Dr. [Craig] McClain, who wrapped up his Nebraska-Montana tour at a middle school on Monday, found himself explaining how giant squid evolved. 
“Smaller squids get eaten by everything,” he said. “It’s not a very good lifestyle to have.”
Hopefully McClain went on to make it clear that the change in squid size was driven by the fact that smaller squids died off, while their larger neighbors survived to pass on their genes to future generations, resulting in a larger population overall, and that this process played out over millions of years. Given that evolution's theistic critics love to claim that evolution happens by "random chance," and that change in species would require a driving intentional force, the above response doesn't go far enough. It leaves it open for some shifty apologist to say "What makes more sense--that the squids got bigger because they wanted to, or because God wanted them to?"

I don't know what McClain's full answer was, or what came before, so I don't want to suggest that he wasn't doing his job properly. But I have heard evolution's staunchest defenders talk about this subject in ways that are too ambiguous. When a large portion of your audience is primed to misunderstand you, you have to work harder.

Saturday, February 12, 2011


In a new post at his blog Why Evolution Is True, Jerry Coyne takes apart the work of yet another scientist with New Age leanings writing for the Huffington Post. Since I've spent the last two days going after the religious tendency to use subjective experience in dubious ways, it's only fair that I point to a more secular ideology based on the same thing.

The post Coyne is critiquing is nothing new if you've read even a paragraph of someone like Deepak Chopra. It's a mangling of quantum mechanics which takes the technical notion of "observers" to mean "humans looking at things" (see Sokal and Bricomont's Fashionable Nonsense for a more thorough discussion of this common mistake), then assumes that anything true of subatomic particles must be true of all sorts of macroscopic objects. It then concludes that since reality is a construct of (human) observers, there's no reason it can't go on indefinitely.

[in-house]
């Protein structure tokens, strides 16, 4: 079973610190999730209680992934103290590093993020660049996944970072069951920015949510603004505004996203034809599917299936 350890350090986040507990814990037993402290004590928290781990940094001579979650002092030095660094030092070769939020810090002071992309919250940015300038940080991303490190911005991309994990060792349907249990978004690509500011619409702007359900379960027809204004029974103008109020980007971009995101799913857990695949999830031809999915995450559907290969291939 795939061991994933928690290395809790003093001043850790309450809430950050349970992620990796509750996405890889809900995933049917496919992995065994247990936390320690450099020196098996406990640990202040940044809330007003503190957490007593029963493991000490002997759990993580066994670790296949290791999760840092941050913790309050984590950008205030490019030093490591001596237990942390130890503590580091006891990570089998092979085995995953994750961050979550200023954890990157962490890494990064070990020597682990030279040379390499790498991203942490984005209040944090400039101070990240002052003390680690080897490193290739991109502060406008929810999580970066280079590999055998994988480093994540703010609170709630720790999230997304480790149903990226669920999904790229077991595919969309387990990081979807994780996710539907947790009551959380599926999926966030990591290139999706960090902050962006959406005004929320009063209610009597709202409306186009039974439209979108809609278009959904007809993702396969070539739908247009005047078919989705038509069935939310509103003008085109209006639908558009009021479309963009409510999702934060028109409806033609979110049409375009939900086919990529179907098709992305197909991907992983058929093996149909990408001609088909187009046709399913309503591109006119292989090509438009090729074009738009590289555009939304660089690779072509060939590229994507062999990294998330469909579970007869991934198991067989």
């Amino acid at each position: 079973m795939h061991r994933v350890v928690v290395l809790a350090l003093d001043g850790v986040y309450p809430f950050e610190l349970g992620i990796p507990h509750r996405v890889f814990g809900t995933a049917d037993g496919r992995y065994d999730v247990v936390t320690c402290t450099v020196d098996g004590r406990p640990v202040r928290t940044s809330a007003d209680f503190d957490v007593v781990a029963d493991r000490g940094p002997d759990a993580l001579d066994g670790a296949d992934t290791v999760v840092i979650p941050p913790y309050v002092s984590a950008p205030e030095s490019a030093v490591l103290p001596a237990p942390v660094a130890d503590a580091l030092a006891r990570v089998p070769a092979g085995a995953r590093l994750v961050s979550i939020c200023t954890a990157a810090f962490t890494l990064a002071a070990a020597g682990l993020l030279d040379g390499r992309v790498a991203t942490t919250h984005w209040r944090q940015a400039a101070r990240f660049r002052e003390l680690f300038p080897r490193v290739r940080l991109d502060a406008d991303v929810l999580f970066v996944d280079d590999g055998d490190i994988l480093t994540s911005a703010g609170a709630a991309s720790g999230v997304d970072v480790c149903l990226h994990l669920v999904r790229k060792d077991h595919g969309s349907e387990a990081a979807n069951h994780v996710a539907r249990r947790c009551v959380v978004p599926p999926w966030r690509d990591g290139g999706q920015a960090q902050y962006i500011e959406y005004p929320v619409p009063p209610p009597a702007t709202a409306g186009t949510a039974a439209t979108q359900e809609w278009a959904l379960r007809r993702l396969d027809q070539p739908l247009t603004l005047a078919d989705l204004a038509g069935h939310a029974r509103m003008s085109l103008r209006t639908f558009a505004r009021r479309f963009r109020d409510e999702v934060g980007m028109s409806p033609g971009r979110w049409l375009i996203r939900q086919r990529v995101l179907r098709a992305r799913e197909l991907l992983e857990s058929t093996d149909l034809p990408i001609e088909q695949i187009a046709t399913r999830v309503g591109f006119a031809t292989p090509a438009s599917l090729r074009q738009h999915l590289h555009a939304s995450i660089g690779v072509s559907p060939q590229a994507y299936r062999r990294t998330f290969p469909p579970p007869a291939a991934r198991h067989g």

I once applied for a job at a "natural foods" grocery store, and while waiting on an interview there, I overheard a hilarious conversation. Two young hippies were sitting at a table drinking Naked fruit juice and loudly talking about how all disease is imaginary, and if you can stop believing doctors and "the government" when they tell you you're sick, you'll become immortal. The passion with which they were discussing this nonsense was funny, but I also have to admit that I was a bit envious. What must it be like to really and truly believe that we're in complete control of reality? Surely it's more than a little intoxicating.

I feel the same way when I read peddlers of quantum nonsense. I think that some of them are cynical, and just pushing this stuff on readers who don't know any better (and don't want to), but still, for those who do believe, what a different life it must be. Of course it will end the same way as mine--the inevitabilities of disease or old age will put a permanent stop to our continued observations, and no amount of positive thinking will be able to stop it.

But I confess that I sometimes wonder, in the meantime, which of us is having a better time.